Tunisia tourism could lose $1.4bn, as government eyes bond sale

Clothing factory CEO Khouloud Guesmi, right, checks a face mask at her production line outside Tunis after she repurposed her fashion business. Tunisia is in lockdown until at least Sunday. (AP)
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Updated 15 April 2020

Tunisia tourism could lose $1.4bn, as government eyes bond sale

  • Country seeks loan guarantee from bilateral partners to counter the effects of the coronavirus

TUNIS: Tunisia’s vital tourism sector could lose $1.4 billion and 400,000 jobs this year due to the coronavirus pandemic, an official document showed, as the country seeks a loan guarantee from bilateral partners to issue sovereign bonds this year.

In a letter sent to the International Monetary Fund (IMF) that was reviewed by Reuters, Tunisia’s central bank governor and finance minister said the country’s economy would shrink by up to 4.3 percent, the steepest drop since independence in 1956.

The IMF, which approved on Friday a $745 million loan to Tunisia to counter the effects of the coronavirus, said that a new funding program with Tunisia could start in the second half of this year. The size of the new program remains unknown.

The North African country has confirmed 747 cases of the virus and 34 deaths, and last month imposed a lockdown set to last until at least April 19. The outbreak is hammering its tourism sector, which represents nearly 10 percent of gross domestic product (GDP) and is a key source of foreign currency.

“We are working with partner governments on a potential guarantee for future sovereign bond issuances in the currently difficult international context,” the central bank governor and finance minister wrote in their letter.

The IMF said that the fiscal deficit in Tunisia would rise to 4.3 percent of GDP this year, compared with the 2.8 percent originally expected, due to the need for extraordinary expenditures over this crisis.

FASTFACT

4.3%

The IMF said that the fiscal deficit in Tunisia would rise to 4.3 percent of GDP this year, compared with the 2.8 percent originally expected.

As part of its 2020 budget, Tunisia plans to issue bonds worth up to €800 million ($877 million), but officials have not given any details or date for the issue.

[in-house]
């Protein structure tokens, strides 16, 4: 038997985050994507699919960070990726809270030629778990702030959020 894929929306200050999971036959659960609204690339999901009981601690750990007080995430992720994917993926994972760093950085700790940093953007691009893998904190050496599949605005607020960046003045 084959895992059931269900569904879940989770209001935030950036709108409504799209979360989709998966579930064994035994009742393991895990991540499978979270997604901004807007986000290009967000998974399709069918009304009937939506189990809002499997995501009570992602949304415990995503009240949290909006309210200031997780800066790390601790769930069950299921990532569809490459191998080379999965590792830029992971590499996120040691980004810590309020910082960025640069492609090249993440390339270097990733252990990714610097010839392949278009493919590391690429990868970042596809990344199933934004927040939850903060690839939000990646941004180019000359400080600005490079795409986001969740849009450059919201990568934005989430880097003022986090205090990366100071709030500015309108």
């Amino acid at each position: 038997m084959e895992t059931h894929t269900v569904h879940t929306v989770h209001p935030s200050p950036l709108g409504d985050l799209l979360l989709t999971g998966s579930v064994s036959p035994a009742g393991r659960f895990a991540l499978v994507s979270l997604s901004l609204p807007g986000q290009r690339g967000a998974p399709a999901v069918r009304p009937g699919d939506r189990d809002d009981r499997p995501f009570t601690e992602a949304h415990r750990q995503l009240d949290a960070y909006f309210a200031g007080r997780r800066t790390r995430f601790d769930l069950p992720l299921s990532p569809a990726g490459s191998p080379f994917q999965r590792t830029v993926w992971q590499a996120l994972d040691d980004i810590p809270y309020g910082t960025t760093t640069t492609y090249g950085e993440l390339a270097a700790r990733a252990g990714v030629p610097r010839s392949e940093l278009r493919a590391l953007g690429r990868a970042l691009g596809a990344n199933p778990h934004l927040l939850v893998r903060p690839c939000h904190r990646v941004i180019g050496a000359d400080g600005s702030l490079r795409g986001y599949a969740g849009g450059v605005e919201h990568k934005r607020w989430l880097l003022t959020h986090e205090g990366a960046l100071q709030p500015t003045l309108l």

The IMF said also in a report that Tunisia was seeking a loan guarantee from a G7 country.

The fund added that if such a guarantee were not forthcoming, Tunisia would need to seek alternative financing that could involve a syndicated loan from international banks.

In the letter, Tunisia pledged to contain its public wage bill, reform public companies and reduce subsidies for electricity and natural gas.

Prime Minister Elyes Fakhfakh said this month that the government has allocated about $1 billion to tackle the economic and social effects of the crisis. 


Saudi regulator refers investors to Public Prosecution over $346m in suspicious trading

Updated 30 November 2020

Saudi regulator refers investors to Public Prosecution over $346m in suspicious trading

  • The investors were suspected of violating Article (49) of the Capital Market Law

The Capital Market Authority (CMA), announced today, Nov. 30, referring 22 investors to the Public Prosecution over suspicious trading in shares of Dar Al Arkan Real Estate Development Co., and making illicit gains of SAR 1.33 billion ($346.7 million).

The investors were suspected of violating Article (49) of the Capital Market Law and Article (2) of the Market Conduct Regulations, the market regulator said in a statement.

The claim was referred to the Committee for Resolution of Securities Disputes.

This came in line with the CMA’s efforts to protect the market from unfair as well as illegal practices, including deceit, cheating, fraud and manipulation, and to ensure market efficiency and transparency.

Last week, the CMA identified some cases suspected of manipulations, fraud and scam of the capital market rules and its executive regulations, amid the price fluctuations of some stocks, Argaam reported.

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